1. 1.

    An in situ heart preparation was used to evaluate cardiac performance in the sea raven, Hemitripterus americanus, under physiological inflow and outflow pressure conditions. Winter and summer fish were subjected to an acute 10°C temperature change from the seasonal ambient value. The maximum cardiac output (V·b) under each temperature condition was determined by altering inflow pressure to the heart.

  2. 2.

    Acute temperature increase produced positive chronotropic and inotropic effects in winter fish. Acute temperature decrease produced a negative chronotropic and inotropic effect in summer fish.

  3. 3.

    The inotropic and chronotropic states of the heart were different in winter and summer fish. Intrinsic heart rate was higher in summer fish at all experimental temperatures. The sensitivity of the summer fish hearts to input pressure was also greater, especially during the warm experimental temperatures.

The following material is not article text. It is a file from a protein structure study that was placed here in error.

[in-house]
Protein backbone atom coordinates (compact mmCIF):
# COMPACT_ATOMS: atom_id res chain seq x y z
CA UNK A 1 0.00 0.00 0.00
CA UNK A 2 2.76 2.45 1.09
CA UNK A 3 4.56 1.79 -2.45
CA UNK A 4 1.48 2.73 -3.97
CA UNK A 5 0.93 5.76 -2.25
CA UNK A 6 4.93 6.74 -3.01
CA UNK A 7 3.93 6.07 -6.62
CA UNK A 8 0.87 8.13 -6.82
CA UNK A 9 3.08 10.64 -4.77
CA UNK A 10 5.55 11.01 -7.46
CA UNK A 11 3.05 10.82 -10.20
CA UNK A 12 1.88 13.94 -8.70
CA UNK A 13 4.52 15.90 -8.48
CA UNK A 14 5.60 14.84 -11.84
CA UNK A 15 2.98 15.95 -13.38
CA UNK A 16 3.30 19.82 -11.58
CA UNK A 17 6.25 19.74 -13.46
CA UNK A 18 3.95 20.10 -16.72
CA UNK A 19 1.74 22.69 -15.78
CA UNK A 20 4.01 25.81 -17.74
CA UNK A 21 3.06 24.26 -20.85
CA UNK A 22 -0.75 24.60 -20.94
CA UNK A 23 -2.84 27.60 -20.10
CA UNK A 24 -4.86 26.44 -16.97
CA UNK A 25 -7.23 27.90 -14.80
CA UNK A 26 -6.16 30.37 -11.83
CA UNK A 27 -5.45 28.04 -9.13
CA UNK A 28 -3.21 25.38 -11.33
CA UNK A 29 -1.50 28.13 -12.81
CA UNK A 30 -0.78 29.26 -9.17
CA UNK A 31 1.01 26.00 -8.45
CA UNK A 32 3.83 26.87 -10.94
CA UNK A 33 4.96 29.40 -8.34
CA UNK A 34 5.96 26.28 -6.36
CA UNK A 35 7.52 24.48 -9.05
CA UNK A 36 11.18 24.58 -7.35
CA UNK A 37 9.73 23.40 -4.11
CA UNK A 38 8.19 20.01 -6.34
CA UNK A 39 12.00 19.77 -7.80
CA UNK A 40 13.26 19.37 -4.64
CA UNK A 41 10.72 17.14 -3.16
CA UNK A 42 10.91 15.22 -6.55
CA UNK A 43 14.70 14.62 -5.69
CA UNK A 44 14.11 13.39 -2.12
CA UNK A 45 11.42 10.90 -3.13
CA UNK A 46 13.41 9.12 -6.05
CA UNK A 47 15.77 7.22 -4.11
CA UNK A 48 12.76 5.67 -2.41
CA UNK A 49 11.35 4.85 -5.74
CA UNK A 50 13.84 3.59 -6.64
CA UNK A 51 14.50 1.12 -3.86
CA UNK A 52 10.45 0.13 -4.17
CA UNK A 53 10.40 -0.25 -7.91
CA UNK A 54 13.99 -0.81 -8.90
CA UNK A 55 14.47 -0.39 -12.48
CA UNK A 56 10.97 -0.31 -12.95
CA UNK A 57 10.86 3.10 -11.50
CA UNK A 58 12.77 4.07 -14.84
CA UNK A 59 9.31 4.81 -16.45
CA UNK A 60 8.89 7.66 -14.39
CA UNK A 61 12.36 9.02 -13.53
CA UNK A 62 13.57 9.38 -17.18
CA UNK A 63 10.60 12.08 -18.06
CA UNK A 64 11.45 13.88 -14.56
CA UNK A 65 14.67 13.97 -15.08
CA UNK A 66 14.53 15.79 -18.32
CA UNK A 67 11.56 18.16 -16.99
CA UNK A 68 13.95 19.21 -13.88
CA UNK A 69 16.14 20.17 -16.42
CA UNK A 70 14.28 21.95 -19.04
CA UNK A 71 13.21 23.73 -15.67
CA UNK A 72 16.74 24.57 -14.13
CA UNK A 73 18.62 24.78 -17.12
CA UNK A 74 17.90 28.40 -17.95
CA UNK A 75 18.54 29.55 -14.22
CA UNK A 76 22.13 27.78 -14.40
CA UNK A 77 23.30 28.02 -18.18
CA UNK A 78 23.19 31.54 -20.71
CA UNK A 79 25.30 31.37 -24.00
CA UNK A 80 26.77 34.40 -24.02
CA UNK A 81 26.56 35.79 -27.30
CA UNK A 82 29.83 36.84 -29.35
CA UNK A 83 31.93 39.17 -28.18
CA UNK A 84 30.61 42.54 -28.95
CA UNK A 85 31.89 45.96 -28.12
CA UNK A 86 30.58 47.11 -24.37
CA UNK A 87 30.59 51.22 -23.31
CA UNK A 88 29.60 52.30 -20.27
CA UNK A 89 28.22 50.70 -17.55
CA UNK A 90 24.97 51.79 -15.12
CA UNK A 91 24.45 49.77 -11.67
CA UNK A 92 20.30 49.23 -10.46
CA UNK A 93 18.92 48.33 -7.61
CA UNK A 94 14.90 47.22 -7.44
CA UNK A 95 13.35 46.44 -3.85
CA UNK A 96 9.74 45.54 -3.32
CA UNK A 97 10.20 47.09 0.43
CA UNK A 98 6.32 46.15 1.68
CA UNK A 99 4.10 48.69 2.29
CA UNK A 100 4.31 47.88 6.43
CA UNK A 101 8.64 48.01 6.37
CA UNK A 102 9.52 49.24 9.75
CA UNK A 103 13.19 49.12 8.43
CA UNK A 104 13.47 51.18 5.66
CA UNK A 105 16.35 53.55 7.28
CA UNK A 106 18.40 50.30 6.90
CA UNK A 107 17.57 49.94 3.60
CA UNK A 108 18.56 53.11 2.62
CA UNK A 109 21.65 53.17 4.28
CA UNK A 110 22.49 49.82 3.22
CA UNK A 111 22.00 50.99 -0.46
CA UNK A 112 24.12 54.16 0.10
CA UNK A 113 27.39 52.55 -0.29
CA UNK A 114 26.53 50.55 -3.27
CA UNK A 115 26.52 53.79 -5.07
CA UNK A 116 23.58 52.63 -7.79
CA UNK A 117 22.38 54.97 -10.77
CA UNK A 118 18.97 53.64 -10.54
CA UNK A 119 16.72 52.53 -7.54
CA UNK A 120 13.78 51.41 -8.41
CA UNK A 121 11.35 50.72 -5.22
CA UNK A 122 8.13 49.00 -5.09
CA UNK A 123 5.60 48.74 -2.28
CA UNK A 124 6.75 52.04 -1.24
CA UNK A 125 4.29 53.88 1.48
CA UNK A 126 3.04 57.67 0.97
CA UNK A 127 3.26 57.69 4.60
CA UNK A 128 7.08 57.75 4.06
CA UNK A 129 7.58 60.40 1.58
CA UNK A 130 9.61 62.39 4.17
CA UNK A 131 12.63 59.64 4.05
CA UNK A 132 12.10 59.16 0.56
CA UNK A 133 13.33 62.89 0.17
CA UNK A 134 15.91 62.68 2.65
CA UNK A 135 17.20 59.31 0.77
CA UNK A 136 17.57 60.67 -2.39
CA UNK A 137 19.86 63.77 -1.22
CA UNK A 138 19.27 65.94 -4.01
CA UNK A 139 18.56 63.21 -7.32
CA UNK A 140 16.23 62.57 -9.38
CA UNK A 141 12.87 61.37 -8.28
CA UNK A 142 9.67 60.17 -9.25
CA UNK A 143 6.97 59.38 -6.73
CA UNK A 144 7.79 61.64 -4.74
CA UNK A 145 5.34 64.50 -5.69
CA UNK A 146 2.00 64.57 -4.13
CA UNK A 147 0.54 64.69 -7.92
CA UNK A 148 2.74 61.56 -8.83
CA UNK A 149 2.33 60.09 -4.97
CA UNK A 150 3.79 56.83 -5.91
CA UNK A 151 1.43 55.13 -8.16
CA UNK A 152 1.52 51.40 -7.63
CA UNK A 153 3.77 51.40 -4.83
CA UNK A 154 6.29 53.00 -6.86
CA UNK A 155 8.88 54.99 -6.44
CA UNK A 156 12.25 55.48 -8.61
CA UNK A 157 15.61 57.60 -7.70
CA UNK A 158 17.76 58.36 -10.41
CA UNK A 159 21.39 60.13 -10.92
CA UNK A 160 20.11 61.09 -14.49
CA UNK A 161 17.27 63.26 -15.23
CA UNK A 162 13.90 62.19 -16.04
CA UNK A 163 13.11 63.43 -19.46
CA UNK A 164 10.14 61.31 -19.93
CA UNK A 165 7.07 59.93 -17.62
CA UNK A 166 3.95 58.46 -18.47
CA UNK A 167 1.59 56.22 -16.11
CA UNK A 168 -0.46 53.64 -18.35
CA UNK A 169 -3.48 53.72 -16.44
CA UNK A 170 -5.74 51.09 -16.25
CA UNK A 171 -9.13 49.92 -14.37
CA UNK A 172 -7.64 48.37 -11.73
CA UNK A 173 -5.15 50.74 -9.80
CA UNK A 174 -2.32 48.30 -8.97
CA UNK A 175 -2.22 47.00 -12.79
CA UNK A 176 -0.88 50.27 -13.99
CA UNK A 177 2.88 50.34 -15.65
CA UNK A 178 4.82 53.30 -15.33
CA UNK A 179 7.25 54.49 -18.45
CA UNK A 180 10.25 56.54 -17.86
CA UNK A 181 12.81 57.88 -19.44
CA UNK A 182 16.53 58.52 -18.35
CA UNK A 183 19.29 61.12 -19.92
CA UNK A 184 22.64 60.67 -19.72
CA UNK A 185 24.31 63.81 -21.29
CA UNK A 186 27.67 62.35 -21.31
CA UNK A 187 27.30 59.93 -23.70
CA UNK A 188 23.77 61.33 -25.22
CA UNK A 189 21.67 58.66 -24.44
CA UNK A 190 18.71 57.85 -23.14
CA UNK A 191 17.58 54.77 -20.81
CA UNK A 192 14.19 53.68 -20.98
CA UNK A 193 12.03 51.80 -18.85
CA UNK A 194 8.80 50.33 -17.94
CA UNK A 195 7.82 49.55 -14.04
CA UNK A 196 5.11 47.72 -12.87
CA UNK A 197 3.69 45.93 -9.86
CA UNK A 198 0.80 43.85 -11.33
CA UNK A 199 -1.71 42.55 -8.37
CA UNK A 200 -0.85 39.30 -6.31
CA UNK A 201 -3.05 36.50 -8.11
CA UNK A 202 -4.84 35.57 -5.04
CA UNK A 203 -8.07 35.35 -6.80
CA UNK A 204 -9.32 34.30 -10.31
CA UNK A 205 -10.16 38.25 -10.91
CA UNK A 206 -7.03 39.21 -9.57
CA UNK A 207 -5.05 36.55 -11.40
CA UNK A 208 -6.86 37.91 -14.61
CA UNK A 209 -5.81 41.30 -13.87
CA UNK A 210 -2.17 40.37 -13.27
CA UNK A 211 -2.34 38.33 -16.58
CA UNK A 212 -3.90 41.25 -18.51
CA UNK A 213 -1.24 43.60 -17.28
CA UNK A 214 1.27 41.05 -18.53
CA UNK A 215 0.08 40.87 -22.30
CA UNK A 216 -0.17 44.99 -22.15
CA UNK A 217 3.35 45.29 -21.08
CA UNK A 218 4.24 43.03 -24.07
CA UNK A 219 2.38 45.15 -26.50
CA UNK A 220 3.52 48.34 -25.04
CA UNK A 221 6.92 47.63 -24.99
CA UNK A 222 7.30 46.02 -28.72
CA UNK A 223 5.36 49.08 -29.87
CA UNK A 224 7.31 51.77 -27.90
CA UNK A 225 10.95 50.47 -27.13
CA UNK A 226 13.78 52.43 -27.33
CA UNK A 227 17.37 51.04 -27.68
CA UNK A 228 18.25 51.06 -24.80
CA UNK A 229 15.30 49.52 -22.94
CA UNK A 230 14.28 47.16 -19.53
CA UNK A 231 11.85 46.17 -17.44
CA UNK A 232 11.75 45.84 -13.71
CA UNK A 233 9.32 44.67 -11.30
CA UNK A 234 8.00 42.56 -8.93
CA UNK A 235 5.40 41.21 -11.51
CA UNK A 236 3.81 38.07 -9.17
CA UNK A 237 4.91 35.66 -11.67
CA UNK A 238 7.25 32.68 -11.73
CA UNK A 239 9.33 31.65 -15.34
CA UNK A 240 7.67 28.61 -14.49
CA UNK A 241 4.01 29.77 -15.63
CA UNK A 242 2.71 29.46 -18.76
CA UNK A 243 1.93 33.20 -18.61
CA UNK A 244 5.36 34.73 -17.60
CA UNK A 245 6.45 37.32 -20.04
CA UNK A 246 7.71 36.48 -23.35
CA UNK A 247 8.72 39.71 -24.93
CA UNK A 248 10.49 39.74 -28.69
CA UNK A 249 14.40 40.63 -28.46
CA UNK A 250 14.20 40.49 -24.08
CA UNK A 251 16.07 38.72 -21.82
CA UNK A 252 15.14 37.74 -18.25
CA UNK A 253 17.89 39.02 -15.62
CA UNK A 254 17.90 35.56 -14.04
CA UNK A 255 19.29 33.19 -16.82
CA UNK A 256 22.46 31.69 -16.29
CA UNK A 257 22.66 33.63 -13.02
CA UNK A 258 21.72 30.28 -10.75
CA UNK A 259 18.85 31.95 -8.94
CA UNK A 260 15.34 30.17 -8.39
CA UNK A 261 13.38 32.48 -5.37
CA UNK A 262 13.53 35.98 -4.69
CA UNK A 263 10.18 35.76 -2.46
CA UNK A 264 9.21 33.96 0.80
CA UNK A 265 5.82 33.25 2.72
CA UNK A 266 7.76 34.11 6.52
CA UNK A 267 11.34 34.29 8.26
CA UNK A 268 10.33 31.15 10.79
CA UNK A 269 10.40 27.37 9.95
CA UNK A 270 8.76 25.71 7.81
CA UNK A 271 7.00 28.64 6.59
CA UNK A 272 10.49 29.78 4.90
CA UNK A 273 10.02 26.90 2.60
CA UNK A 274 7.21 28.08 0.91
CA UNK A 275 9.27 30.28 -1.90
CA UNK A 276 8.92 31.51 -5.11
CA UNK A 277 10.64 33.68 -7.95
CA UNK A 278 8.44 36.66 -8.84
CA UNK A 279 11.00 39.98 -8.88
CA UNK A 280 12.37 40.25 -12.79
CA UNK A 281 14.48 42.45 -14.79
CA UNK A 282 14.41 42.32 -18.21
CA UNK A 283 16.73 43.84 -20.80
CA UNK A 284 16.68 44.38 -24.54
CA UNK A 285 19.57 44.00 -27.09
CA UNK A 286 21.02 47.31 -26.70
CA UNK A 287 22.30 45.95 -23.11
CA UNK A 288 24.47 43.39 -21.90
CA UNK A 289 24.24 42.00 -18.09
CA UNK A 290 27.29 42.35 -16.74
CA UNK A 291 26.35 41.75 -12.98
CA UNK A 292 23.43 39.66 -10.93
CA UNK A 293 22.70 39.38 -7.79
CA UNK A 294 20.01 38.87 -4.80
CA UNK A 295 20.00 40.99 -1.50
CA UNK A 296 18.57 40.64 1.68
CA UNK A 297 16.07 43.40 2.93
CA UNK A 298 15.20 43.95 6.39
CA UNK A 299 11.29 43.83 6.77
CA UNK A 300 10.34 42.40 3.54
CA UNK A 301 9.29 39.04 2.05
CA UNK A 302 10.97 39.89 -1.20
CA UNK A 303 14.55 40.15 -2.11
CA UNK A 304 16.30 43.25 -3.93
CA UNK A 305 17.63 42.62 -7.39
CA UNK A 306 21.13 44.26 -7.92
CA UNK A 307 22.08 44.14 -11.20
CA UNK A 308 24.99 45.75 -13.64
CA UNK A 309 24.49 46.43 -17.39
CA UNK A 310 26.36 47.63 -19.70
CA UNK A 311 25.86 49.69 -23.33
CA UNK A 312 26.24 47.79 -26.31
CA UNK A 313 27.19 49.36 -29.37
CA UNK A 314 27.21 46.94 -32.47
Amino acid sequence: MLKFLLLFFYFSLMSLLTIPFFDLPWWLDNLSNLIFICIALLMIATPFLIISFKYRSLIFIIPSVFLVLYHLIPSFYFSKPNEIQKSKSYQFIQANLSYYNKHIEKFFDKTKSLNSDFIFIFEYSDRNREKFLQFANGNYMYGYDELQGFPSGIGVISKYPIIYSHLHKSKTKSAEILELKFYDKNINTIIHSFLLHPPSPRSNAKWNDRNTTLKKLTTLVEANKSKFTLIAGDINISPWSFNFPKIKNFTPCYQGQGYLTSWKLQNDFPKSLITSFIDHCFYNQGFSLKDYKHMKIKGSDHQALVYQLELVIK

4. 4.

    It was evident from heartbeat rate measurements and power output calculations that the advent of summer and winter seasons did not promote any compensatory ability in intrinsic heart function.

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